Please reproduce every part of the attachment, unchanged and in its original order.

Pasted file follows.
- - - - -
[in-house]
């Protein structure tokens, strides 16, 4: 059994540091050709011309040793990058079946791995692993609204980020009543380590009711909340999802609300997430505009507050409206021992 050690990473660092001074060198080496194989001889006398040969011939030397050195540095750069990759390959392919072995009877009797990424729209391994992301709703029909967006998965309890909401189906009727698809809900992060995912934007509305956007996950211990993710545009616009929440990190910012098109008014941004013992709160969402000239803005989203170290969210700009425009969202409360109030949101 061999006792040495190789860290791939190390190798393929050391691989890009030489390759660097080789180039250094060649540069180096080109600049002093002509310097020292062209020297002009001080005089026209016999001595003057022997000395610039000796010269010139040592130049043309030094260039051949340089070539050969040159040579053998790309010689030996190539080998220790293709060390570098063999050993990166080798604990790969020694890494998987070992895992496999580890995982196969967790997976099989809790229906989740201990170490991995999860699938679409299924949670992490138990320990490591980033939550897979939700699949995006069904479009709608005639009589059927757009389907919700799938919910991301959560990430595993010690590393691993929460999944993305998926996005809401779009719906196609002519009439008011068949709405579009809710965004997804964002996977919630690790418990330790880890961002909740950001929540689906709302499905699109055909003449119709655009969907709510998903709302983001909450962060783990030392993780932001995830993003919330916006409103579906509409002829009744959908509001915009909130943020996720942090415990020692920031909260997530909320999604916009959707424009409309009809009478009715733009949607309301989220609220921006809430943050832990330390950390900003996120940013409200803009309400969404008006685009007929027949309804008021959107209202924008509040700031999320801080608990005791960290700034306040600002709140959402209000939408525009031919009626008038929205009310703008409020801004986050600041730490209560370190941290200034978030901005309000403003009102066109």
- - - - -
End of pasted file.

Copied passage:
[in-house]
């Protein structure tokens, strides 16, 4: 059994540091050709011309040793990058079946791995692993609204980020009543380590009711909340999802609300997430505009507050409206021992 050690990473660092001074060198080496194989001889006398040969011939030397050195540095750069990759390959392919072995009877009797990424729209391994992301709703029909967006998965309890909401189906009727698809809900992060995912934007509305956007996950211990993710545009616009929440990190910012098109008014941004013992709160969402000239803005989203170290969210700009425009969202409360109030949101 061999006792040495190789860290791939190390190798393929050391691989890009030489390759660097080789180039250094060649540069180096080109600049002093002509310097020292062209020297002009001080005089026209016999001595003057022997000395610039000796010269010139040592130049043309030094260039051949340089070539050969040159040579053998790309010689030996190539080998220790293709060390570098063999050993990166080798604990790969020694890494998987070992895992496999580890995982196969967790997976099989809790229906989740201990170490991995999860699938679409299924949670992490138990320990490591980033939550897979939700699949995006069904479009709608005639009589059927757009389907919700799938919910991301959560990430595993010690590393691993929460999944993305998926996005809401779009719906196609002519009439008011068949709405579009809710965004997804964002996977919630690790418990330790880890961002909740950001929540689906709302499905699109055909003449119709655009969907709510998903709302983001909450962060783990030392993780932001995830993003919330916006409103579906509409002829009744959908509001915009909130943020996720942090415990020692920031909260997530909320999604916009959707424009409309009809009478009715733009949607309301989220609220921006809430943050832990330390950390900003996120940013409200803009309400969404008006685009007929027949309804008021959107209202924008509040700031999320801080608990005791960290700034306040600002709140959402209000939408525009031919009626008038929205009310703008409020801004986050600041730490209560370190941290200034978030901005309000403003009102066109």